A consortium of researchers dedicated to improving the understanding of the human causes and consequences of terrorism

Intern Spotlight: Brittany Steele

For soon-to-be-graduate and former START intern Brittany Steele, a career working in government is on the horizon. Armed with a degree in criminology and criminal justice, specialization in terrorism studies and first-hand experience working with the government, she will be on the job market next month. Active in Maryland's University Student Judiciary throughout her college career, Steele also worked as a START intern with the Profiles of Incidents involving CBRN by Non-state actors (POICN) Database and the Archive of Structured Trajectories of Islamic Radicals (ASTIR) project.

What sparked your interest in government and terrorism studies in general?
Ever since I was little I've always been a history buff. Social studies has always been my favorite subject. I remember before we went on a road trip, my mom would take us to the bookstore and I'd always pick out a history book. My family is also very patriotic and I have family members with a lot of ties to the military.

There is someone in every military branch, and my sister was actually born on the 4th of July. Although I'm from upstate New York, the September 11 terrorist attacks have continually been prevalent in my life. I had neighbors who were volunteer fire firefighters and they drove to the city to help as much as they could. If you live in New York, chances are you at least know someone in the city, and that event has impacted me since.

What are your experiences with working in the government?
I had the opportunity to work at the White House's Office of Presidential Correspondence, specifically in economics and foreign policy. On a case-by-case basis, I would work on analysis or coding projects, and communicate with other government agencies. This really gave me more exposure to what was going on in the world. Like most other college students, as a sophomore, I lived in my own little bubble, but through this opportunity I was able to communicate with citizens from all over the country.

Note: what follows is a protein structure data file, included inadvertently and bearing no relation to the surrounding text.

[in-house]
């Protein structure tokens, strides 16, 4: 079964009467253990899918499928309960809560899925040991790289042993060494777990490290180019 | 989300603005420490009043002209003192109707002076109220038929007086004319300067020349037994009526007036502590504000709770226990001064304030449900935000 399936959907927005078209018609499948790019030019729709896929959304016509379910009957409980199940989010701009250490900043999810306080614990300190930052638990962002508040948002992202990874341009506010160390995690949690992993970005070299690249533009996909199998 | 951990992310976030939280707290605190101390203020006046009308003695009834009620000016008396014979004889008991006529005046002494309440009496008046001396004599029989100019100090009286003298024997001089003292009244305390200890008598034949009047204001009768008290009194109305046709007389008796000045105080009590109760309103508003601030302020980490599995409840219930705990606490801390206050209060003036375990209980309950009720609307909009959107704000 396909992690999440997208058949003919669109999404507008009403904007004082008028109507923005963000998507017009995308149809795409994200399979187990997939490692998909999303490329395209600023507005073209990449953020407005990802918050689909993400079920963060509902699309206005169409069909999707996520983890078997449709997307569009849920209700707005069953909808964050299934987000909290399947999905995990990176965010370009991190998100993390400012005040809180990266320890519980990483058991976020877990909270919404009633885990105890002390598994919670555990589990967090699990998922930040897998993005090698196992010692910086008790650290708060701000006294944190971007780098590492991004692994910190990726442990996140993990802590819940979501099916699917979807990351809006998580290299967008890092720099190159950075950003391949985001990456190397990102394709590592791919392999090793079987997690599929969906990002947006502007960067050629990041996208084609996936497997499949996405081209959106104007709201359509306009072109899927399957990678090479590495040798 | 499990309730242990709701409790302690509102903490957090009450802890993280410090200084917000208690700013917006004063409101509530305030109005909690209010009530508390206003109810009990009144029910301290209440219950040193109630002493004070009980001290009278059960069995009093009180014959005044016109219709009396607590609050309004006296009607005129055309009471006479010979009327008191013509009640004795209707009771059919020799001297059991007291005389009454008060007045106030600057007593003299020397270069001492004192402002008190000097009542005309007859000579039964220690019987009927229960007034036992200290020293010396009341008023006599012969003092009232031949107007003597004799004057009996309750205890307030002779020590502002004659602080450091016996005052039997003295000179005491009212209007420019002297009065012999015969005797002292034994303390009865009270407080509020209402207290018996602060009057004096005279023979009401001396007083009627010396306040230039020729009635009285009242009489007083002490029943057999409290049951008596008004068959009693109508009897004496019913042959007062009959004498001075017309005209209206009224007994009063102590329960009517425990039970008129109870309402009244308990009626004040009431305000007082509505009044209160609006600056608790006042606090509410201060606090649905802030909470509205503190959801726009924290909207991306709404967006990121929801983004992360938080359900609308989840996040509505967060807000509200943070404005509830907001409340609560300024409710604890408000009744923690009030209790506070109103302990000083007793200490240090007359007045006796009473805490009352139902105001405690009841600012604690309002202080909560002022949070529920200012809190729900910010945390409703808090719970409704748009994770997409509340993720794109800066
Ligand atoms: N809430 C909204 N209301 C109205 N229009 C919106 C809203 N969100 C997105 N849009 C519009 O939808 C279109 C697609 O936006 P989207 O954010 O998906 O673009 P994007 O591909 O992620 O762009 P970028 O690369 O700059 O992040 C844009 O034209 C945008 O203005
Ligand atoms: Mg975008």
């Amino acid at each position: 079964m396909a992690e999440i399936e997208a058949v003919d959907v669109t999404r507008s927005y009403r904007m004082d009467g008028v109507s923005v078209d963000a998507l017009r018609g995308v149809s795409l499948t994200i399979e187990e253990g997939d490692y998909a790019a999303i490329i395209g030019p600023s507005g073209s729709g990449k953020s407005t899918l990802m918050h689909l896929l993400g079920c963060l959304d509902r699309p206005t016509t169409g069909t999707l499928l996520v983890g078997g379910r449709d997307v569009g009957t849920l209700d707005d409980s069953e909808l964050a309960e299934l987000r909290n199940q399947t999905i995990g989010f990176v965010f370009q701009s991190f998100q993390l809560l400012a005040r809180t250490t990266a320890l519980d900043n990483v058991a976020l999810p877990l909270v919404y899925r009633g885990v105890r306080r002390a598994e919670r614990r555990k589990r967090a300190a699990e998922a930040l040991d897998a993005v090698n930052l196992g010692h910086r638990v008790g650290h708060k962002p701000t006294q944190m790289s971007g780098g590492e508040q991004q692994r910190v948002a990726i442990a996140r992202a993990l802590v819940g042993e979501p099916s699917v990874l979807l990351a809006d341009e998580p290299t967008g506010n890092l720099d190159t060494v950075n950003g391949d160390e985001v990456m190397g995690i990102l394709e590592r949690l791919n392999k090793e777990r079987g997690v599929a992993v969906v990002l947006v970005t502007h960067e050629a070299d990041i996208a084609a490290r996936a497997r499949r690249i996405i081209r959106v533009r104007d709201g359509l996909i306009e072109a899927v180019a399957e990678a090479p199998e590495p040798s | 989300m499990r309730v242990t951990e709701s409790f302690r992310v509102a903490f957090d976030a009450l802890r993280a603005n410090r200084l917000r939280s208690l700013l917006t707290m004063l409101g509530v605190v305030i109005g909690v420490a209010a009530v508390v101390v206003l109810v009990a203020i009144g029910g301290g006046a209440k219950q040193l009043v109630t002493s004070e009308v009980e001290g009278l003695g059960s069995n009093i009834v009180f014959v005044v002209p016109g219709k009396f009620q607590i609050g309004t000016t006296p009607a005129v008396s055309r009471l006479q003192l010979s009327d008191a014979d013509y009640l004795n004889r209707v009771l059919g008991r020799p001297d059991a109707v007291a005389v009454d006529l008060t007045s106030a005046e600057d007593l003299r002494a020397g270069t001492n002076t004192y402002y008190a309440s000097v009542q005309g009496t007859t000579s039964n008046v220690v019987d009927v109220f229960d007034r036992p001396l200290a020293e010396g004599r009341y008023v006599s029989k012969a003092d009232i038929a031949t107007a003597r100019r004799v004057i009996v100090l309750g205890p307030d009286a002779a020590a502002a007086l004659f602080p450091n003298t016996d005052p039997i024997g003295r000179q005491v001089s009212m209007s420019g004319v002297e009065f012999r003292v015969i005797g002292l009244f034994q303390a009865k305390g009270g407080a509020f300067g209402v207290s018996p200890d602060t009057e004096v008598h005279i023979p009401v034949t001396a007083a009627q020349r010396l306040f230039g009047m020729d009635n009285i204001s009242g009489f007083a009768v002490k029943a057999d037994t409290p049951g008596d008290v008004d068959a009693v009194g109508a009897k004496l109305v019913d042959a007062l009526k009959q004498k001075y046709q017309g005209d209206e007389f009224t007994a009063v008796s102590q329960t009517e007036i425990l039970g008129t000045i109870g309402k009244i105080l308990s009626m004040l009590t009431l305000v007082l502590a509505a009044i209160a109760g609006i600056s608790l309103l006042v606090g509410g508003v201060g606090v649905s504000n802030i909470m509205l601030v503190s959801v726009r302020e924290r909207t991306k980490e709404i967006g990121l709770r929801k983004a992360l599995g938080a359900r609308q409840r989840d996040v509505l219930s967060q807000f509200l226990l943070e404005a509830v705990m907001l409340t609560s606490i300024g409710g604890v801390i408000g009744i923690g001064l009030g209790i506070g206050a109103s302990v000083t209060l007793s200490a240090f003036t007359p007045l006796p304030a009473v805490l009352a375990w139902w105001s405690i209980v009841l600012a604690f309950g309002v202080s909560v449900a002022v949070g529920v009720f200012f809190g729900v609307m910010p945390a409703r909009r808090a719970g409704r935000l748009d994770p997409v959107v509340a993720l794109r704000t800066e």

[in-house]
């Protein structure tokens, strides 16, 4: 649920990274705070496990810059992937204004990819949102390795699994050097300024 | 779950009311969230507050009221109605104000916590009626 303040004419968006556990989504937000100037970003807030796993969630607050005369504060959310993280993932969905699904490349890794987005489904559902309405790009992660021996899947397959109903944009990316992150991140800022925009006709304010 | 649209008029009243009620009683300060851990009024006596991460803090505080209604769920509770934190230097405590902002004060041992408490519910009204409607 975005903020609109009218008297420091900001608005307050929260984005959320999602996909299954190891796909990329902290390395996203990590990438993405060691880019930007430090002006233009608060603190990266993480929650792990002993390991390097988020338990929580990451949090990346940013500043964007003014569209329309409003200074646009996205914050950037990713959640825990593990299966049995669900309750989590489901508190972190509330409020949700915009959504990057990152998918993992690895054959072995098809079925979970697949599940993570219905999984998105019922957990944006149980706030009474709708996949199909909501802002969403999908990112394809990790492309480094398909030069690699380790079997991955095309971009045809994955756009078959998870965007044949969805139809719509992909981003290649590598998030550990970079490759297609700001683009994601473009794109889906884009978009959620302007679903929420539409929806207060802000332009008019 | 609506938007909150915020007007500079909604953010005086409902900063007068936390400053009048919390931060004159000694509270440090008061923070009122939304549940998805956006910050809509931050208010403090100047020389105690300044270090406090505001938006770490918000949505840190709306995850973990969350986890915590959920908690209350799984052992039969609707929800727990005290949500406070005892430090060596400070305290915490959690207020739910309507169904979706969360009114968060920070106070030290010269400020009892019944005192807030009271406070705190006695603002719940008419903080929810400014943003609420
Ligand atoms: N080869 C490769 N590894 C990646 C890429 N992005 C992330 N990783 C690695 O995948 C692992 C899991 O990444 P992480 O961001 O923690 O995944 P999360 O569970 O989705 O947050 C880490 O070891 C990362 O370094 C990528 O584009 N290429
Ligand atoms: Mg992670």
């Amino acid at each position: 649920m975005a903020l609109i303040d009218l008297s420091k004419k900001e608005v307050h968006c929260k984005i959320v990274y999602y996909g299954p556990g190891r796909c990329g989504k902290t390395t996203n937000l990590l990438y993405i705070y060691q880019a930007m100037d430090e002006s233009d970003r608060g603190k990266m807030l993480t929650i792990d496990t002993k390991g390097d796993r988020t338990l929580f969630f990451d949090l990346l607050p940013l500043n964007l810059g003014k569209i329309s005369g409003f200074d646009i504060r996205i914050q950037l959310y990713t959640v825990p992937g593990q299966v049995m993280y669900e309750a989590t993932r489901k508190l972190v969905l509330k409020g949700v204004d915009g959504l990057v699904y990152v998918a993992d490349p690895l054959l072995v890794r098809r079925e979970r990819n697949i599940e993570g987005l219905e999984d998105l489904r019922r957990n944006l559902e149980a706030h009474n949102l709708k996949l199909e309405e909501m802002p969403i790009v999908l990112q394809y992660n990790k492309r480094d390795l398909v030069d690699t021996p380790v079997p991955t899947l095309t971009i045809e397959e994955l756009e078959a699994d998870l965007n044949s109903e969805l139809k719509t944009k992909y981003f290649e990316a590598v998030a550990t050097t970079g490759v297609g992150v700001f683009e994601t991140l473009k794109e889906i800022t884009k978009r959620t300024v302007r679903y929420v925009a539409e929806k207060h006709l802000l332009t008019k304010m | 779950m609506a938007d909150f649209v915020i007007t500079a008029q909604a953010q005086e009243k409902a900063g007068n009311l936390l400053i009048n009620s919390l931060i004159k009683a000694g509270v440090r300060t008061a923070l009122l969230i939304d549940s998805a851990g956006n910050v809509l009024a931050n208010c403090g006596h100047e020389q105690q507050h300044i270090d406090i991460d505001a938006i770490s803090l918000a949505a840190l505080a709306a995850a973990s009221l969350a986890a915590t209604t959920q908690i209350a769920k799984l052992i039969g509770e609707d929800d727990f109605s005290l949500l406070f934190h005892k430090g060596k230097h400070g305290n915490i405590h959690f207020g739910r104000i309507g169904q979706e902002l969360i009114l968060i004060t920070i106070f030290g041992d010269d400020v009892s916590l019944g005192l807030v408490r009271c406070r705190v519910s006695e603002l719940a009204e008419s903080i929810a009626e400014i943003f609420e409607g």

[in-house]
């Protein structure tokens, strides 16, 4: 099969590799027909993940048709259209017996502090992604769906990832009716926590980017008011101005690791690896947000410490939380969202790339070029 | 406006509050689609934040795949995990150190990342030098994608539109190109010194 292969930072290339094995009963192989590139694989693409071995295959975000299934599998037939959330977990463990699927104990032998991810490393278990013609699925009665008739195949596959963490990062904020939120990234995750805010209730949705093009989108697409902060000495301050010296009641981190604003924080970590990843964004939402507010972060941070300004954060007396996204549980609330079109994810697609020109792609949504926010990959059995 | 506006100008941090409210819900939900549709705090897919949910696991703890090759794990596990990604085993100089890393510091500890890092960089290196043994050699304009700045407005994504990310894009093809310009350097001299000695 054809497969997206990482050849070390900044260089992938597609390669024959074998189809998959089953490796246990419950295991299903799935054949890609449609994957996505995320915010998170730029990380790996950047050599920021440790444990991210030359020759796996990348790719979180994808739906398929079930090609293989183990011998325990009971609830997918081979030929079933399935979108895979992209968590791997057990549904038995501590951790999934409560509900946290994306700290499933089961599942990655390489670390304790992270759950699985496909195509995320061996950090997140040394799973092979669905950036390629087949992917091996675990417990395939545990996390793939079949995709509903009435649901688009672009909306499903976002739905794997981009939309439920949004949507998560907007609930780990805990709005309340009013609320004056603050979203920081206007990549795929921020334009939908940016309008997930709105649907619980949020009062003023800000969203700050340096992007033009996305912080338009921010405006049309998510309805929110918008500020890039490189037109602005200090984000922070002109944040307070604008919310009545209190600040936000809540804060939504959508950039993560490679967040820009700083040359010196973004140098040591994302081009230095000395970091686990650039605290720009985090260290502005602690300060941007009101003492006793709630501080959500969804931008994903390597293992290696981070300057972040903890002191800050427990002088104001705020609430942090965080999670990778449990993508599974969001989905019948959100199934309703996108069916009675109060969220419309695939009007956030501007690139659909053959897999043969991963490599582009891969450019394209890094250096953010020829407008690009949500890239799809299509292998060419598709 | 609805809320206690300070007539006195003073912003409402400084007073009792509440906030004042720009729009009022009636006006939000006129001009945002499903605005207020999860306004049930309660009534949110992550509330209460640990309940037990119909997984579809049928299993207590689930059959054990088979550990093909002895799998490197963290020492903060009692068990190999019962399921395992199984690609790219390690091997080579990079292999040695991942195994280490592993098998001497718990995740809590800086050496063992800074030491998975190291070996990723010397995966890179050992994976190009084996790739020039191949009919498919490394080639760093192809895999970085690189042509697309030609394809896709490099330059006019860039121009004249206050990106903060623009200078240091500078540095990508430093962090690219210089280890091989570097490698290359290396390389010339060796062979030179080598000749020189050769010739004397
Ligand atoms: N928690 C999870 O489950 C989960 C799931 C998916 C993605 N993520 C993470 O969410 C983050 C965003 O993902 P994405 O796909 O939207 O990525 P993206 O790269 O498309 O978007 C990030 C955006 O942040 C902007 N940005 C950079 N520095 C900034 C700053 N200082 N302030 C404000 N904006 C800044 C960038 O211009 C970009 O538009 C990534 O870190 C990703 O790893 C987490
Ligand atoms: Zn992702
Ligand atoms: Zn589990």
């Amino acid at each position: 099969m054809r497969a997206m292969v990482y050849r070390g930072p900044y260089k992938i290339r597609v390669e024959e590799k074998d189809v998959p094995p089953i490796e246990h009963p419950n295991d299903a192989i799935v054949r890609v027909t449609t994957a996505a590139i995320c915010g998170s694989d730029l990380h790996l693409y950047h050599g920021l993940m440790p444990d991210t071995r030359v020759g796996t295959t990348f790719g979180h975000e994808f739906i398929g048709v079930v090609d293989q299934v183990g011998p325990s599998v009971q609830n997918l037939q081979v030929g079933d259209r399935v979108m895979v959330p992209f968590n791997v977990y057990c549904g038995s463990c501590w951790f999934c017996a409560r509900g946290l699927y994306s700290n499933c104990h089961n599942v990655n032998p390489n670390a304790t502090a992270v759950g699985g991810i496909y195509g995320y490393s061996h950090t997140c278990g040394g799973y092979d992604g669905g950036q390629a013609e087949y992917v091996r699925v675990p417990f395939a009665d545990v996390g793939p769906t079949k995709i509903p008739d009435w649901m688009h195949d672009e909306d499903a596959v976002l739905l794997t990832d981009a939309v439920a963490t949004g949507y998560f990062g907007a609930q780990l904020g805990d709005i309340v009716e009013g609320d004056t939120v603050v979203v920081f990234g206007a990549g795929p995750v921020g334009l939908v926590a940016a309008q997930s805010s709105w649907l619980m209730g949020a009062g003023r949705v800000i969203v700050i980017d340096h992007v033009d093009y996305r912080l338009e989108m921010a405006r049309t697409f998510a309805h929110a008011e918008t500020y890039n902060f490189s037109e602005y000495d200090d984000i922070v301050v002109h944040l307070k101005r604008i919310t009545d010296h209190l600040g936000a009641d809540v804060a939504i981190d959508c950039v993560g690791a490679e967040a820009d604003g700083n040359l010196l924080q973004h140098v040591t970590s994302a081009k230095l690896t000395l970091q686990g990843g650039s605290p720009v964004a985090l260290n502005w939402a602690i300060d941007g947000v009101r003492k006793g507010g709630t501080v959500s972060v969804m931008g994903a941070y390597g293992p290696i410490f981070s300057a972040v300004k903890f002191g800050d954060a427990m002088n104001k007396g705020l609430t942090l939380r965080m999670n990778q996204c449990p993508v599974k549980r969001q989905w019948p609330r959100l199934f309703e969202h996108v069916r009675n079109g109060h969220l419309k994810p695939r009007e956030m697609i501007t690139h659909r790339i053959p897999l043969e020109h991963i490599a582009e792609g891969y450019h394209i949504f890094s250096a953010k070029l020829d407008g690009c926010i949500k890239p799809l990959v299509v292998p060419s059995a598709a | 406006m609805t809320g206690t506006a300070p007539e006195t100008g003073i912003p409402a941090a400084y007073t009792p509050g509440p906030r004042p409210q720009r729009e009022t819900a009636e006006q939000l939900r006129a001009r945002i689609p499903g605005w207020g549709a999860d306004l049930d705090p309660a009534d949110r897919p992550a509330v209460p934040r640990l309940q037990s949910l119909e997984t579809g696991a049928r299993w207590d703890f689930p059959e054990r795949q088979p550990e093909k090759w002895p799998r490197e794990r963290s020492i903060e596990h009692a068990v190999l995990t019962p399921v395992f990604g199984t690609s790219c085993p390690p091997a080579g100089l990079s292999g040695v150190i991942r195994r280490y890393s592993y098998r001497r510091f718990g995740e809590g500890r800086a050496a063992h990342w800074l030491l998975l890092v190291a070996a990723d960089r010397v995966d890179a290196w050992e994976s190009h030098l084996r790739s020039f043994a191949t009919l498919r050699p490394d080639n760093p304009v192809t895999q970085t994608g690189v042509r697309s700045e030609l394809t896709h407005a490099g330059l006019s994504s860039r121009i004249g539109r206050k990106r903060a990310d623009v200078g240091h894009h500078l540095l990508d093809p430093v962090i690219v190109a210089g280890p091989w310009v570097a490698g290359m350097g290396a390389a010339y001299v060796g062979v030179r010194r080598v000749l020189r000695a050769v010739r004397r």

Right now I am interning with the Supreme Court Police. I love working for them because I've always had an interest in federal law enforcement. It's a great learning experience because we get to sit in on some of the cases and meet and talk with the justices, even the retirees like Sandra Day O'Connor. On a day-to-day basis, the working environment changes, but on court days it can get really hectic because hundreds of people come.

What do you like to do in your free time?
I love traveling, but in reality I haven't really traveled that much. I've been really fortunate with my spring break trip last year -- I got to spend a day in London, a few in days Belgium with my dad, and a week in Barcelona.

What have been your most formative experiences during your time at the University of Maryland?
Being in START's terrorism studies program has really helped me choose and explore my field of study. "BSOS 332: The Practice of Terrorism Studies" course is my favorite because of the professor, Monte Hawkins who formerly worked for the National Security Council in the Executive Office of the President. It is really interesting to hear the perspective of someone who has actually worked in the field at that level. START's minor program has also allowed me the opportunity to have some really cool experiences.

One of our classes was held in the Eisenhower Executive Building, and we spoke with someone who worked at National Counterterrorism Center (NCTC) on the Security Council. Maryland's adventure leadership program also really shaped me. It is a study abroad program where you get to take advantage being outside rather than in a classroom. We started out in Oslo and backpacked for almost a week across Norway. Then we kayaked on the ocean for five days in a row. It could get really crazy if it was storming or if we were passing these giants oil tankers or cruise lines. I was so surprised to see thousands of random small islands, one of which we got to camp on.